BVD—Barbara Seppeler, Val Medve and Dan Seppeler, accompanied by Tom Medve (and in part, Tom Grande)—toured New England last month. Val and Barb shared the daily diary writing; see their earlier blogs, Intro, The First Week, The Second Week.
Barb’s post from the pianist’s point of view!, Tuesday, July 16
No dance tonight, but I was busy reviewing my notes from Jacqueline Schwab’s English Country Dance Musicians’ Course at Pinewoods 2010 and 2011 (sponsored by CDSS). Both years, on the seven hour ride home, I sat in the passenger’s seat, listening to CDs by Bare Necessities as I wrote down everything Jacqueline had tried to teach us. During the interim years, I also took notes on my learning process, so that I’d be prepared to teach an ECD Musicians’ Workshop, should the opportunity arise. Well, ready or not, it was to be today—at Tom and Val’s house near Burlington, VT!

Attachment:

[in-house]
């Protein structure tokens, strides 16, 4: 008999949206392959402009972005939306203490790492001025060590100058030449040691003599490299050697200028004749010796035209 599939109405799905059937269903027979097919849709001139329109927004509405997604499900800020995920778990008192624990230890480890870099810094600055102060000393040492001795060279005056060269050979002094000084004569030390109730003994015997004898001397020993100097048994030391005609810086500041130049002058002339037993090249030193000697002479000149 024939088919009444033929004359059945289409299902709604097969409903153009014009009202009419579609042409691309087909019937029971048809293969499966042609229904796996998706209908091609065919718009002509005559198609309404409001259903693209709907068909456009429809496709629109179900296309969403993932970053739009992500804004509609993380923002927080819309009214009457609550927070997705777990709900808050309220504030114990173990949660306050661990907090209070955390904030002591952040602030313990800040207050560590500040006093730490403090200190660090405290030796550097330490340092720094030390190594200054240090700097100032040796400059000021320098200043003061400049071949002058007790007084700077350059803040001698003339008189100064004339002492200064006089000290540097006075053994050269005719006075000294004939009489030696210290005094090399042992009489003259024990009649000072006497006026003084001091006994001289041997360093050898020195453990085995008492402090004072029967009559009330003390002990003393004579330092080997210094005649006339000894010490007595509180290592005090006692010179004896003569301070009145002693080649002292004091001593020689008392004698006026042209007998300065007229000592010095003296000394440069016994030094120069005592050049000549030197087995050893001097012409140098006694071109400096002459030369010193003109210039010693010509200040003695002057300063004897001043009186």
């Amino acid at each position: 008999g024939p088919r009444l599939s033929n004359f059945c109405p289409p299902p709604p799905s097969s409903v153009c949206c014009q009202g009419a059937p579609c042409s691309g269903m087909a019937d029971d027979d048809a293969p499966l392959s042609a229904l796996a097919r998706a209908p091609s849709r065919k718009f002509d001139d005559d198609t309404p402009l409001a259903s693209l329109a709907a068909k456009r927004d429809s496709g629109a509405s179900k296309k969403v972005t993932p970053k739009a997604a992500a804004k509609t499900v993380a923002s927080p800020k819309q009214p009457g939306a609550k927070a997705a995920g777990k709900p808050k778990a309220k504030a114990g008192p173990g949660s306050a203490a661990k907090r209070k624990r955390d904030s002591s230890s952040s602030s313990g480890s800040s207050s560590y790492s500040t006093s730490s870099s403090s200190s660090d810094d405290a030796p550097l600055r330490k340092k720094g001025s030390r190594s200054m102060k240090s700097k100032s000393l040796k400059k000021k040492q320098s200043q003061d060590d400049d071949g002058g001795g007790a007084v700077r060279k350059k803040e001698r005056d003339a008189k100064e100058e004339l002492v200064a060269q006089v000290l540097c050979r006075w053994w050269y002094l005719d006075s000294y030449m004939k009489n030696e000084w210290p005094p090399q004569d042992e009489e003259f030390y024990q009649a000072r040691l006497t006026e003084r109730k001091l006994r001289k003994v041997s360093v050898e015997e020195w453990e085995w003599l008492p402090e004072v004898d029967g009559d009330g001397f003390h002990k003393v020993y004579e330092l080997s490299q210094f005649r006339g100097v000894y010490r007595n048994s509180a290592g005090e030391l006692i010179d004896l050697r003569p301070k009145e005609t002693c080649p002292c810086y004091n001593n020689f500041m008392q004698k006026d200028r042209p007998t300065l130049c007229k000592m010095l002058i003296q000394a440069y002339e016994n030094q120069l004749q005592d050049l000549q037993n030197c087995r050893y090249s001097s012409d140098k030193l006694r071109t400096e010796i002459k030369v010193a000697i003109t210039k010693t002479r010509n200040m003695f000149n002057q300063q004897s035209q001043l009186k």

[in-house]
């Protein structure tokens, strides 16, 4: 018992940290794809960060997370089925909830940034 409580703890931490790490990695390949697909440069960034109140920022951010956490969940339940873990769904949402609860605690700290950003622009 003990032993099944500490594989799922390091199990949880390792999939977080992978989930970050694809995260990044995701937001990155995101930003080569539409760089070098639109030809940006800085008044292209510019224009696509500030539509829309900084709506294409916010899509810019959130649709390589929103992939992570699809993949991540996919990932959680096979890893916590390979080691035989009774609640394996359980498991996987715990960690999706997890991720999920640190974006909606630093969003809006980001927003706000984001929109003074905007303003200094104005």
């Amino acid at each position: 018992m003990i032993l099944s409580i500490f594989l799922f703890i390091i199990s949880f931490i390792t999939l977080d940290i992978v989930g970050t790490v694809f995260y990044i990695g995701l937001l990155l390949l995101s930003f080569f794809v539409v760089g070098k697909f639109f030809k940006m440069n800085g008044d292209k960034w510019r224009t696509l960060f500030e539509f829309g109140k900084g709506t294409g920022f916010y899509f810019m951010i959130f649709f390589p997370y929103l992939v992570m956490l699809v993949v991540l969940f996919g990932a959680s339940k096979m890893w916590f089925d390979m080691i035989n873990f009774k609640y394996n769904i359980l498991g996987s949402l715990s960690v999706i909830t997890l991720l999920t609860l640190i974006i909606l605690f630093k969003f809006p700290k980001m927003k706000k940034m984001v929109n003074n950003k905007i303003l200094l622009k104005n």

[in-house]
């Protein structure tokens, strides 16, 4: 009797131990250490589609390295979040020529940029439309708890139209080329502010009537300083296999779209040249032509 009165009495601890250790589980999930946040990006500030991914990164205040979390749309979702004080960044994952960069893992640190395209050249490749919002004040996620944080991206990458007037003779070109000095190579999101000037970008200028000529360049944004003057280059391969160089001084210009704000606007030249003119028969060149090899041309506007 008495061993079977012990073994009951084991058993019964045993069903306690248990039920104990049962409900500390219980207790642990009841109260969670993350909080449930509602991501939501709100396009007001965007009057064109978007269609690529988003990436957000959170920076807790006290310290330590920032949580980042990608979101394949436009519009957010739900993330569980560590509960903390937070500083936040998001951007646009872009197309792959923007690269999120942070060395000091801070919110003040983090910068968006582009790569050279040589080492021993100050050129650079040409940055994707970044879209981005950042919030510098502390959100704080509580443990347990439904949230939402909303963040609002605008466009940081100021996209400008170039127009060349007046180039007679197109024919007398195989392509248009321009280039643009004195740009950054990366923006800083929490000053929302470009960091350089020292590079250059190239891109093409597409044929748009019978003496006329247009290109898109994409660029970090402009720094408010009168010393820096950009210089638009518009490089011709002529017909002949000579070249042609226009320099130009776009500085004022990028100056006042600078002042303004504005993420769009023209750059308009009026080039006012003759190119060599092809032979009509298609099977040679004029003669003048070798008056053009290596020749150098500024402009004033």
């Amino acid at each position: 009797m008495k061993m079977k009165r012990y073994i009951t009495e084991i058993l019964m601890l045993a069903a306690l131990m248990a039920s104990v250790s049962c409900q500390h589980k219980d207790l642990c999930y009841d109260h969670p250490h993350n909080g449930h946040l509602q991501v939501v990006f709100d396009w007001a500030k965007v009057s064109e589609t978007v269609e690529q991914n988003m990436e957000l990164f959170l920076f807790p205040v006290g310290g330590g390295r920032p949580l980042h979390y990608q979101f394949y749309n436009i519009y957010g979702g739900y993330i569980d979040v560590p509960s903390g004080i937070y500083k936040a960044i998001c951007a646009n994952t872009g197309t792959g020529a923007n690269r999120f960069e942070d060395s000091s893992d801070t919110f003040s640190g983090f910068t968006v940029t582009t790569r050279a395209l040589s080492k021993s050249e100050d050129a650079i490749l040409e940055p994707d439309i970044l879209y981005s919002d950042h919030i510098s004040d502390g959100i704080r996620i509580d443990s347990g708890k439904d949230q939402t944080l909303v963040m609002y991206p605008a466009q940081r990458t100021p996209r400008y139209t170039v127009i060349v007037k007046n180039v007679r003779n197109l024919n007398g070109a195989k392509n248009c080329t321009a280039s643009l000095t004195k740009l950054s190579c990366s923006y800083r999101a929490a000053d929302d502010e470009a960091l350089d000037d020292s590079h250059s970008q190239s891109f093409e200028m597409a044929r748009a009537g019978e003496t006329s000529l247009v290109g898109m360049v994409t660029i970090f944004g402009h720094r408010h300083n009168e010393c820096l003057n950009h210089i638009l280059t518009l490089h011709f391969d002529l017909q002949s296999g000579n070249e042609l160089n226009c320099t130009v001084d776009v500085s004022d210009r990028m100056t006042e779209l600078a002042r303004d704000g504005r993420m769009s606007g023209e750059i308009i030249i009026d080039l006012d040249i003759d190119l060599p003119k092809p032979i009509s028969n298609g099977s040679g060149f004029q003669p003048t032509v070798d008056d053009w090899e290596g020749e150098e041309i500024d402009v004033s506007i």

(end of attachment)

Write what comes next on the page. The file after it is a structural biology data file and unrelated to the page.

It was exhilarating, to say the least, to share my hard-won knowledge with two very receptive, musical and simply delightful people from northern Vermont. These musicians are as in love with ECD as I am. The ninety minutes were quickly over, and I am so hopeful that my insights were useful. [Val’s note: Before the workshop, Dan caught up on sleep with a nap; I picked up our CSA share and then cobbled together a simple supper. We held the workshop in our air-conditioned dining room (due to the 90 degree heat outside, even at 6 pm.]
Barb’s post from the pianist’s point of view!, Wednesday, July 17